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1.4.3 Foreclosure Rates

The rate at which loans go into foreclosure is significantly higher in the subprime market than in the prime market. As of the fourth quarter of 2014, 17.68% of subprime mortgage loans—more than one of every five loans—were in foreclosure.76 This stands in stark contrast to the rate for prime loans, 2.6%, during the same period.77 In some metropolitan areas, the subprime foreclosure rate approached 40% even after the foreclosure crisis began to recede.78 Nationally, from 1998 to 2007, the percentage of prime loans in foreclosure was consistently about 0.5%, while the percentage of subprime loans in foreclosure ranged from 3.5% to over 9%.79

When foreclosures occur, families are evicted, neighborhoods suffer, and tax bases decline. The homeowner not only loses stable housing and a major wealth-building asset, but also suffers a reduced credit rating that will make it harder to buy or even rent a home in the future. In addition, the average foreclosure results in at least $7200 in administrative charges to the borrower.80 A city can lose up to almost $20,000 in lost property taxes, unpaid utility bills, property upkeep, sewage, and maintenance for each house abandoned in foreclosure.81 Neighbors also bear the costs of foreclosure: a single-family home foreclosure lowers the value of homes located within one-eighth of a mile by an average of almost one percent.82

It is important to note that high foreclosure numbers occur even when the economy is booming. When a downturn befalls us, such as the recession that began in December 2007, the devastation can skyrocket.83 The advent of new mortgage products, combined with the collapse of the housing market and the lending industry’s subsequent tightening of mortgage credit, caused dramatic increases in foreclosures and delinquencies.84


  • 76 {76} Mortgage Bankers Ass’n, National Delinquency Survey 4–5 (Fourth Quarter 2014).

  • 77 {77} Id.

  • 78 {78} Urban Institute, Top 25 Metropolitan Areas By Foreclosure Rate (2012).

  • 79 {79} Mortgage Bankers Association, National Delinquency Survey 3 (Fourth Quarter 2006). See also Daniel Immergluck and Geoff Smith, Woodstock Institute, Risky Business—An Econometric Analysis of the Relationship Between Subprime Lending and Neighborhood Foreclosures 17, 23 (2004). See also Debbie Gruenstein & Christopher E. Herbert, ABT Assoc., Inc., Analyzing Trends in Subprime Organizations and Foreclosures: A Case Study of the Boston Metro Area, at i (2000) (found that the volume of foreclosures started by subprime lenders in the Boston area grew by 154% during 1995–1999 while the overall volume of foreclosures dropped by 30%).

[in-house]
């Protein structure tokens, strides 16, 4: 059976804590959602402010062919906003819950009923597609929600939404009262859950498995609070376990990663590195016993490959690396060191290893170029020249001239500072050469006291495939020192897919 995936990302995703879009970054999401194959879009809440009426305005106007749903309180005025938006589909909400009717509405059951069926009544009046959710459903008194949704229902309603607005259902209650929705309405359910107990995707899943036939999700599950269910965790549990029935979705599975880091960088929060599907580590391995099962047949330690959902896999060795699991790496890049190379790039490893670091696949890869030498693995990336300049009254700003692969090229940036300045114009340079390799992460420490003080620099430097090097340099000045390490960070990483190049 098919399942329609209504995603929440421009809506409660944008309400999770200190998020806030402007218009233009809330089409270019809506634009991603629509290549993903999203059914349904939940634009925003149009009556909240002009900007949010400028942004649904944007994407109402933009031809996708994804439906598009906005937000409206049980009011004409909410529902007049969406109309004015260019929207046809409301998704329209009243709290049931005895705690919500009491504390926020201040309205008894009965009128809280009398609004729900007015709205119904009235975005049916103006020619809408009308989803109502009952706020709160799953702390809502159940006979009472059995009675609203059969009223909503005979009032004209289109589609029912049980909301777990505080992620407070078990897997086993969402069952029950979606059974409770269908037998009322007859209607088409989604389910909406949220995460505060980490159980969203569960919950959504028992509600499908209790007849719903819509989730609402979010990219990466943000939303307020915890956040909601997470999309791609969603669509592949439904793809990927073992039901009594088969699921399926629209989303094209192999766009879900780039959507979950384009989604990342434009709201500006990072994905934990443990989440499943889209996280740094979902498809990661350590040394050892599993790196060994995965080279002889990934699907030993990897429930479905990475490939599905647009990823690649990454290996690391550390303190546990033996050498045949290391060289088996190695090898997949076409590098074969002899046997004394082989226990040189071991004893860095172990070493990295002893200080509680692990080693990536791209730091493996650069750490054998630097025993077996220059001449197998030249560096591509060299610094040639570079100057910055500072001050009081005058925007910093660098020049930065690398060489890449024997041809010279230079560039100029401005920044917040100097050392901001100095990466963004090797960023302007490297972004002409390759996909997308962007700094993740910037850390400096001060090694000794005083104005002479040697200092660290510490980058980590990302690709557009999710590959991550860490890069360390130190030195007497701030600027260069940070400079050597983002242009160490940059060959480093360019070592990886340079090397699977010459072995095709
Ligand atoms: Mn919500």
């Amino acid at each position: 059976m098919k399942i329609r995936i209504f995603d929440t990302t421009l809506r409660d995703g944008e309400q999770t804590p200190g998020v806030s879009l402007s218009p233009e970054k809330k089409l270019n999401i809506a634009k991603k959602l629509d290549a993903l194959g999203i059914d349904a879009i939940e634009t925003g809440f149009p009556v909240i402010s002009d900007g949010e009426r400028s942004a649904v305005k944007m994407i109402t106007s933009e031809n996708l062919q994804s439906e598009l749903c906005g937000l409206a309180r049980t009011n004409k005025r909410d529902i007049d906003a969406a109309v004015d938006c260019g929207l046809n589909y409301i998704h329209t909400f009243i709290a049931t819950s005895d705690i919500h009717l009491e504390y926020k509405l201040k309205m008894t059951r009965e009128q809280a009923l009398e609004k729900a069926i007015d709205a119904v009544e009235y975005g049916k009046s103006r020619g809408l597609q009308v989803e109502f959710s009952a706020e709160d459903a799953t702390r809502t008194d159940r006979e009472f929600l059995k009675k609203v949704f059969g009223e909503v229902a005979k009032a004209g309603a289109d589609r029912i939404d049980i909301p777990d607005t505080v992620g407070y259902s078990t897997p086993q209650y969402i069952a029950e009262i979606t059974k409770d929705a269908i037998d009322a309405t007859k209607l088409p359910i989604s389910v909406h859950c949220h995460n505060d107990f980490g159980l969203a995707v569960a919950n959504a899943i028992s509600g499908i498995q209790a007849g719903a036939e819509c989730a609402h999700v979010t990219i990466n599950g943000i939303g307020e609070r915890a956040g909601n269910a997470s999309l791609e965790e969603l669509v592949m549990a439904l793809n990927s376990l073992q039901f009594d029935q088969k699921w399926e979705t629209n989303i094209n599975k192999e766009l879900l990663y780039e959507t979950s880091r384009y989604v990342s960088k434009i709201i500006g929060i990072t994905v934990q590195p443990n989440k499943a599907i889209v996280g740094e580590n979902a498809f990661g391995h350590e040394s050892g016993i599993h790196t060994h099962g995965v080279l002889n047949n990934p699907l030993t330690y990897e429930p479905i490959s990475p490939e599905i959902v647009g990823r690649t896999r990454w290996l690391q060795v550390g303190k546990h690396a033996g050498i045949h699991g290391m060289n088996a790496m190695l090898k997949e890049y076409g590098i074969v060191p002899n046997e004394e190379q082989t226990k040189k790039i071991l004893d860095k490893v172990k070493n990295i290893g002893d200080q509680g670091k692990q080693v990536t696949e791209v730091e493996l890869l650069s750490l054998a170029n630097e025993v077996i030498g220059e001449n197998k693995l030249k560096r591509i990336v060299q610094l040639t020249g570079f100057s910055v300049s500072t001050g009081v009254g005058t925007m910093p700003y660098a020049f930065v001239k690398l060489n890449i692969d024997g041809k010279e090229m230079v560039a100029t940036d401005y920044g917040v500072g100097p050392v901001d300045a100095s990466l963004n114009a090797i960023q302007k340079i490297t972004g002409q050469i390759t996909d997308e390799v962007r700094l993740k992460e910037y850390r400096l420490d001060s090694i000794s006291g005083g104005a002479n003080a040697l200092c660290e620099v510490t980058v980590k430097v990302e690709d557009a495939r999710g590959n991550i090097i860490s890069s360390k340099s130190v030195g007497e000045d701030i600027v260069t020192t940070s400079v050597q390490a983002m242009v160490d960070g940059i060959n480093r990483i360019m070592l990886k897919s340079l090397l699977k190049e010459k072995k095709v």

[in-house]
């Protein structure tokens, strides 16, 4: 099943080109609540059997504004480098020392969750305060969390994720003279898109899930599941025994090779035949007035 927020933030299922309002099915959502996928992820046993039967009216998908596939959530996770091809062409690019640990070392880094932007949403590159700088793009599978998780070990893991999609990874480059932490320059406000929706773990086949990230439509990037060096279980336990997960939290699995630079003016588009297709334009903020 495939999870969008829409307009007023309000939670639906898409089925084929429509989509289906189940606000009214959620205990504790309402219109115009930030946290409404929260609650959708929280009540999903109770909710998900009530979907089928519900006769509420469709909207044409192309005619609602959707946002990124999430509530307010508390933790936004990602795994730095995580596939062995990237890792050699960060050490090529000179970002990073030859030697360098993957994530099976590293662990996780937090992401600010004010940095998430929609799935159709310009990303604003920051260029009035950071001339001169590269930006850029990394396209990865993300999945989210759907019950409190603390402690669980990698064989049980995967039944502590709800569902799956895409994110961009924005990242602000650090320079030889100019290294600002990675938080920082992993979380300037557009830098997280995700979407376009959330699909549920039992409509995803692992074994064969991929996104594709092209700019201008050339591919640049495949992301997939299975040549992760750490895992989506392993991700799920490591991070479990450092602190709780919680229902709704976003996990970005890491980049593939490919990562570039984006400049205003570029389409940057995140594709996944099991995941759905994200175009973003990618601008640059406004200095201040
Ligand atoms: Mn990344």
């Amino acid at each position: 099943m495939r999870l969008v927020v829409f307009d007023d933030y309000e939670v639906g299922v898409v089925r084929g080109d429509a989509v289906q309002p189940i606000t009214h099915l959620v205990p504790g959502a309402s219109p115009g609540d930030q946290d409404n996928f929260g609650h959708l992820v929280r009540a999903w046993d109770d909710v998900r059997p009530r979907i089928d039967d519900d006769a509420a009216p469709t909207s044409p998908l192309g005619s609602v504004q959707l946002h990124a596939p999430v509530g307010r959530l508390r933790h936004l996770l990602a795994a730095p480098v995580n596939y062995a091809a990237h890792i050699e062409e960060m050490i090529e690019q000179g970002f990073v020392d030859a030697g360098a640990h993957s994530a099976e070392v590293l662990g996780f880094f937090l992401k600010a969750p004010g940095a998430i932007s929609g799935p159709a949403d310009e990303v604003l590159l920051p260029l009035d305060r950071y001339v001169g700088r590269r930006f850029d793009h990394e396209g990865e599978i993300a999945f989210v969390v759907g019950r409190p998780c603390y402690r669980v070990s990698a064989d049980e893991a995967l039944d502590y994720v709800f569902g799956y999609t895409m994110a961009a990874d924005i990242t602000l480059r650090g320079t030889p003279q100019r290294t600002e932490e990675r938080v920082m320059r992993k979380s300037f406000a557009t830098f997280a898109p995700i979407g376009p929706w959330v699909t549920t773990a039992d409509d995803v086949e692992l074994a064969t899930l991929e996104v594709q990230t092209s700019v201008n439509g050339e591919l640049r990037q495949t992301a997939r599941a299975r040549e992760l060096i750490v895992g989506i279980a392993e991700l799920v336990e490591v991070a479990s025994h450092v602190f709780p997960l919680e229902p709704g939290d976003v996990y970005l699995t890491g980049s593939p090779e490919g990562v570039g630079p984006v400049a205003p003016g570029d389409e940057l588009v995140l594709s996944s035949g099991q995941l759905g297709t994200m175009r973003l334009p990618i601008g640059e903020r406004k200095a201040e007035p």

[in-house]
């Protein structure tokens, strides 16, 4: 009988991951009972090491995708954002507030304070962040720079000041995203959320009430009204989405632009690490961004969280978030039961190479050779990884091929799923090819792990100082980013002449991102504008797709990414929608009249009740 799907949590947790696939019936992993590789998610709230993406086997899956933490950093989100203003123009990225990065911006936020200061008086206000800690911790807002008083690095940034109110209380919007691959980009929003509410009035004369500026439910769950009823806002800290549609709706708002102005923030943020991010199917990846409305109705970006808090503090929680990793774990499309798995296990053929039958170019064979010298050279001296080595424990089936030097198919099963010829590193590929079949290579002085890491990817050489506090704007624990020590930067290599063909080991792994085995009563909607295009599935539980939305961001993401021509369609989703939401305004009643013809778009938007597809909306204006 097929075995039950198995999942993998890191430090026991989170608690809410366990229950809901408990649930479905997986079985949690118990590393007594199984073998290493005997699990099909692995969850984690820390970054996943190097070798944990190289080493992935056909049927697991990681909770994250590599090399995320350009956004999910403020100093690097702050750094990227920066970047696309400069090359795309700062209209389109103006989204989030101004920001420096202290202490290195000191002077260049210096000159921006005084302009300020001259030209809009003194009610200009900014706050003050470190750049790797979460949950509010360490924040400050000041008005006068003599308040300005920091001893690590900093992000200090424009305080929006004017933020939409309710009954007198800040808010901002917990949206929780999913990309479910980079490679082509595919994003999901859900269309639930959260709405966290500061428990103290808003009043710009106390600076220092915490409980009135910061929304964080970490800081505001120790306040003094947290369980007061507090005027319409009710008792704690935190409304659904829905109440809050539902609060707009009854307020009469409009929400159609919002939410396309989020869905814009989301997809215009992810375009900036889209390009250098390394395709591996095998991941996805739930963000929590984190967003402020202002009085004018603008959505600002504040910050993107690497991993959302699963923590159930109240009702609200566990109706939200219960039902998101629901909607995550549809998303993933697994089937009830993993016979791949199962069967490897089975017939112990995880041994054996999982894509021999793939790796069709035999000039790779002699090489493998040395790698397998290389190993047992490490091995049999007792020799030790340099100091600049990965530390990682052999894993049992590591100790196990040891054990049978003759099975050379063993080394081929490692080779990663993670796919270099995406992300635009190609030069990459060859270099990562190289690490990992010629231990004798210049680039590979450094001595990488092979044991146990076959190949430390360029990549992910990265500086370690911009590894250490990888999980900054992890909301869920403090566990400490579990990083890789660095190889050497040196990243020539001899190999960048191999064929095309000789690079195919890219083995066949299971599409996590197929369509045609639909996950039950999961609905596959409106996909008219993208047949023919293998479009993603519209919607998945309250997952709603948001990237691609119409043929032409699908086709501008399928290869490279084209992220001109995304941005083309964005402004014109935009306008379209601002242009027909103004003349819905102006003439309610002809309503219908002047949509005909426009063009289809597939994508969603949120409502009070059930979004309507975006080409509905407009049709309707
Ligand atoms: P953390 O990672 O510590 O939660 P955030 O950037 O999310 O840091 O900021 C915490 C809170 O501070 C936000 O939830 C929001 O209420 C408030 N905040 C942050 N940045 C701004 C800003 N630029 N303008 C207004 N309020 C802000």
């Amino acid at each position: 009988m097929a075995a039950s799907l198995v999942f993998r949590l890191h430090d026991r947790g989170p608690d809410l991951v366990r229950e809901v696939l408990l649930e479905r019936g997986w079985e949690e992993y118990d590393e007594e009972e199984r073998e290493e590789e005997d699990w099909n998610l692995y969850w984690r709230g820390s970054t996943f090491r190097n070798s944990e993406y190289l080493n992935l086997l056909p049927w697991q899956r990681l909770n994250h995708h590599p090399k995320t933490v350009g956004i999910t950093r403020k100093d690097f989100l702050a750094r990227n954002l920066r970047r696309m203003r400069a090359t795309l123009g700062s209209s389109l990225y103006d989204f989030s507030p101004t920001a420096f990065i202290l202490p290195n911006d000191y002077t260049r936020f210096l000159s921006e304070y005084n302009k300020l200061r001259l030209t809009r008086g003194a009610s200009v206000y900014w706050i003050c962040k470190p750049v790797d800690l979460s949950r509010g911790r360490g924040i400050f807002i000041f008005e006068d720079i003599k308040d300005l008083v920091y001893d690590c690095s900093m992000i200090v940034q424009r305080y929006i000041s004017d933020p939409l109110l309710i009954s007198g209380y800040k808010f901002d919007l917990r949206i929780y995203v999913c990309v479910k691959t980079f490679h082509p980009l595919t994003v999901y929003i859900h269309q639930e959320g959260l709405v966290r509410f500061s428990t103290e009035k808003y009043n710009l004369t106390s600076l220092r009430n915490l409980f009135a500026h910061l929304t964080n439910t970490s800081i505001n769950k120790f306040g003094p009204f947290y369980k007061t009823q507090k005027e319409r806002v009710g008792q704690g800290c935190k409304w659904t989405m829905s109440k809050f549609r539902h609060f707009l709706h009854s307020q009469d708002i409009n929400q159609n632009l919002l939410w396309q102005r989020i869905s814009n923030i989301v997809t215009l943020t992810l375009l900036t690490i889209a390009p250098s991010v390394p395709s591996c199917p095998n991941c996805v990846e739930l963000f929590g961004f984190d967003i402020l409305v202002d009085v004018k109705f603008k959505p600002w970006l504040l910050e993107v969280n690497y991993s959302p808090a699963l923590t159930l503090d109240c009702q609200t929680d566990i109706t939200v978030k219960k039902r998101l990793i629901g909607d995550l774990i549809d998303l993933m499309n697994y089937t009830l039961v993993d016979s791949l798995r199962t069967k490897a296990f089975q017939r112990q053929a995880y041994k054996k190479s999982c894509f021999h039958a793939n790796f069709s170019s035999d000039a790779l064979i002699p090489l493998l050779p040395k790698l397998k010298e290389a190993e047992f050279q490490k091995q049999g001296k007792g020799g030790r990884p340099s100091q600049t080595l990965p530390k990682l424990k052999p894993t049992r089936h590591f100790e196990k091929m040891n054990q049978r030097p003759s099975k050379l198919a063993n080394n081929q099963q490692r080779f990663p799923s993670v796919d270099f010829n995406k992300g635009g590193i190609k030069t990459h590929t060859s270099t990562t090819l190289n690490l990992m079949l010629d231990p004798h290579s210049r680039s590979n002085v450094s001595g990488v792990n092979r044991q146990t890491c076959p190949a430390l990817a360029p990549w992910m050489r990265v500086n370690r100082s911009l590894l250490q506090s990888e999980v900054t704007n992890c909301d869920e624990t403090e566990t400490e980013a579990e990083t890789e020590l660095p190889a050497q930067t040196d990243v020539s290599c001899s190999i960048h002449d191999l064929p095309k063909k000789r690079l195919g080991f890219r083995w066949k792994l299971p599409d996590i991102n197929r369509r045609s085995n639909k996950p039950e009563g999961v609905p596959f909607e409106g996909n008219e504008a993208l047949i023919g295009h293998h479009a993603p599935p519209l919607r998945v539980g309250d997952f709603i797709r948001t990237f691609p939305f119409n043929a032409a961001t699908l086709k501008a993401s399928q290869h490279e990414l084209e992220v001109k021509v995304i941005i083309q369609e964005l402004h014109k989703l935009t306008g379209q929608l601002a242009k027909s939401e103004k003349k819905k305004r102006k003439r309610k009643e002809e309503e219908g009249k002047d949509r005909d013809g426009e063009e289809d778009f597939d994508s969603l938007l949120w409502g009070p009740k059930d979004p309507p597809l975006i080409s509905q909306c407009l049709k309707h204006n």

• 80 {80} U.S. Senate, Joint Economic Committee, Sheltering Neighborhoods from the Subprime Foreclosure Storm 14 (Apr. 11, 2007), available at http.://

  • 81 {81} Id. at 15.

  • 82 {82} Id.

  • 83 {83} Floyd Norris, Recession, Far From Over, Already Setting Records, N.Y. Times, Apr. 25, 2009, at B3 (correction available at; Center for Responsible Lending, Soaring Spillover (May 2009), available at (predicting foreclosures will cost neighbors $509 billion in 2009).

  • 84 {84} In the last quarter of 2011, 4.35% of all loans were in foreclosure compared to 1.19% at the same time in 2006. By the end of 2011, the number of subprime loans in foreclosure had increased from 4.53% in 2006 to 14.45%. Prime loan foreclosures increased from 0.5% to 3,28% over the same period. Mortgage Bankers Ass’n, National Delinquency Survey 3 (Fourth Quarter 2006); Mortgage Bankers Ass’n, National Delinquency Survey 3 (Fourth Quarter 2011).